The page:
More and more state officials are pausing or pulling back efforts to reopen the economy as coronavirus spreads to new communities and gains speed in many parts of the U.S. government of Arizona. Doug Ducey became the last officer to reopen in his state last Monday after weeks of growing cases. On Tuesday, Dr. Anthony Fauci and other senior health officials will testify before lawmakers about the state of the epidemic.
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- Global cases: over 10.3 million
- Global deaths: at least 505,518
- U.S. cases: over 2.59 million
- Deaths in the United States: at least 126,141
The data above was compiled by Johns Hopkins University.
Stocks open flat as Wall Street closes its best quarter in recent decades
9:35 ET – Shares opened flat as major averages are headed towards their one-quarter higher gains over the years, reports CNBC’s Fred Imbert and Maggie Fitzgerald. The industrial average of Dow Jones fell by 52 points, equal to 0.2%. S&P 500 and Nasdaq Composite are both suspended around the flat line.
Both the Dow and the S&P 500 have been keeping up with the best quarterly performance since 1998, increasing by more than 16% each. Meanwhile, the Nasdaq Composite has grown 28.2% from quarter to quarter and has been heading to its biggest quarterly gain since 2001. —Melodie Warner
New cases on the rise in the United States
Goldman Sachs says national mask mandate could save economy from 5% hit
9:02 ET – Goldman Sachs told customers that a national face mask mandate could both reduce the daily growth rate of new confirmed cases of Covid-19 and save the U.S. economy from suffering a 5% hit. GDP instead of further blocks.
Jan Hatzius, Goldman’s chief economist, said that a national mask mandate could increase the percentage of people wearing masks by 15 percentage points and found that the norm could replace blocks that would subtract almost 5% from GDP growth . —Thomas Franck
An increase in nationalism could lead to an even more deadly pandemic, warns the professor
8:22 ET – An increase in nationalism and inner politics could lead to another, even more deadly, pandemic in the future, according to Ian Goldin, professor of Globalization and Development at the University of Oxford.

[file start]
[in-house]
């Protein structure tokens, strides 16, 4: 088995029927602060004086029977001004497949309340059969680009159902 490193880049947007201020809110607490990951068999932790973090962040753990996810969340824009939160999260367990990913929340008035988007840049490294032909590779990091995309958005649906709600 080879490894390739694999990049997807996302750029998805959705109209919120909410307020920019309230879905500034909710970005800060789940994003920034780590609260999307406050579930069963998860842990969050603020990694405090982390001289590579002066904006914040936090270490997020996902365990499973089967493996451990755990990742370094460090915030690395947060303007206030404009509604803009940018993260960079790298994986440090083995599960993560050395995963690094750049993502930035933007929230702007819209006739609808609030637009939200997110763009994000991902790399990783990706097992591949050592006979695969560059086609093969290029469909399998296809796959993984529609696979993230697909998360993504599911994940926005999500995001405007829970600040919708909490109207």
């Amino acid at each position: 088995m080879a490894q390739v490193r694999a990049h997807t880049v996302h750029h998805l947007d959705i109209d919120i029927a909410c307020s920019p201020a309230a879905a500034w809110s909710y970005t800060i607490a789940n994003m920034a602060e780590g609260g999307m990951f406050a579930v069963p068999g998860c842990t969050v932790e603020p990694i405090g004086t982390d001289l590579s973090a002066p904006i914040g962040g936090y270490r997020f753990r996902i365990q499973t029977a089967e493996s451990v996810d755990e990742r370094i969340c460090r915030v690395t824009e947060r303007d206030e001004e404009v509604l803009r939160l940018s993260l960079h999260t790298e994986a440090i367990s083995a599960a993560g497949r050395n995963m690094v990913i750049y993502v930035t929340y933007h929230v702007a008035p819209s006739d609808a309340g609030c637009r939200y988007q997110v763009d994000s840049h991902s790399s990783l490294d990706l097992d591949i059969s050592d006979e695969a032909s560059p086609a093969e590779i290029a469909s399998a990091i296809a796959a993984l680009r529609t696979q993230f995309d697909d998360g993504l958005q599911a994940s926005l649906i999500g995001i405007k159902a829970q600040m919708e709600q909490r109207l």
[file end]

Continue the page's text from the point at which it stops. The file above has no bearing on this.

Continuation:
Goldin, who previously served as adviser to Nelson Mandela and former vice president of the World Bank, told CNBC that if more protectionism stems from the coronavirus crisis, the world will face a variety of risks including an even larger pandemic, more financial crisis and “Cold War 2.0”.
“We are faced with a choice,” he said. “Either the pandemic teaches us to be more globalized in politics, to stop the next pandemic, to cooperate, to restore global growth, or to become more national, in which case we are in a downward spiral.”
Goldin predicted a pandemic for several years, warning in his 2014 book The Butterfly Defect and a 2018 BBC series that an outbreak of disease would be the most likely cause of the next global economic crisis. —Chloe Taylor
Boris Johnson in the UK promises to “build, build, build” by announcing a wave of investment
British Prime Minister Boris Johnson speaks during a daily briefing to update on the coronavirus epidemic (COVID-19), at 10 Downing Street in London, Great Britain, 3 June 2020.
Andrew Parsons | 10 Downing St | through Reuters
7:34 ET – British Prime Minister Boris Johnson has announced a public investment program that the government hopes will help the British economy recover from the coronavirus crisis.
“We cannot simply continue to be prisoners of the crisis,” Johnson said as he announced £ 5 billion ($ 6.15 billion) of government spending on various public infrastructure projects, ranging from hospitals to roads and schools. “We have to work fast because we have already seen the dizzying drop in GDP (gross domestic product)”.
Promising to “build, build, build”, Johnson announced plans to increase government infrastructure spending and reduce construction and development bureaucracy. He compared his plan to the ex-US President Franklin D. Roosevelt’s “New Deal” public works program in the 1930s. –Holly Ellyatt
Fauci, other health officials to testify in Congress
The director of the National Institute for Allergies and Infectious Diseases dr. Anthony Fauci wears a mask as he waits to testify before the House’s Committee on Energy and Trade on the Trump administration’s response to the COVID-19 pandemic, on Capitol Hill in Washington, DC, USA, June 23, 2020.
Kevin Dietsch | Reuters
7:13 ET – White House health consultant Dr. Anthony Fauci is expected to testify before congressmen Tuesday at 10:00 ET.
Fauci will be joined by dr. Robert Redfield, director of the Centers for Disease Control and Prevention, and Admiral Brett Giroir, assistant health secretary in the Department of Health and Human Services. Food and Drug Administration Commissioner Dr. Stephen Hahn is also expected to testify.
The hearing, an “update on progress towards safe return to work and back to school,” will be held by the Senate Health and Education Committee.
All four officials scheduled to speak testified in a full-day hearing in front of House members just a week ago, when officials offered an overview of the U.S. response to the pandemic so far and warned of a difficult autumn season. –Will Feuer
Read the previous live coverage of CNBC’s coronavirus here: New flu strain found in China; WHO warns “the worst is yet to come”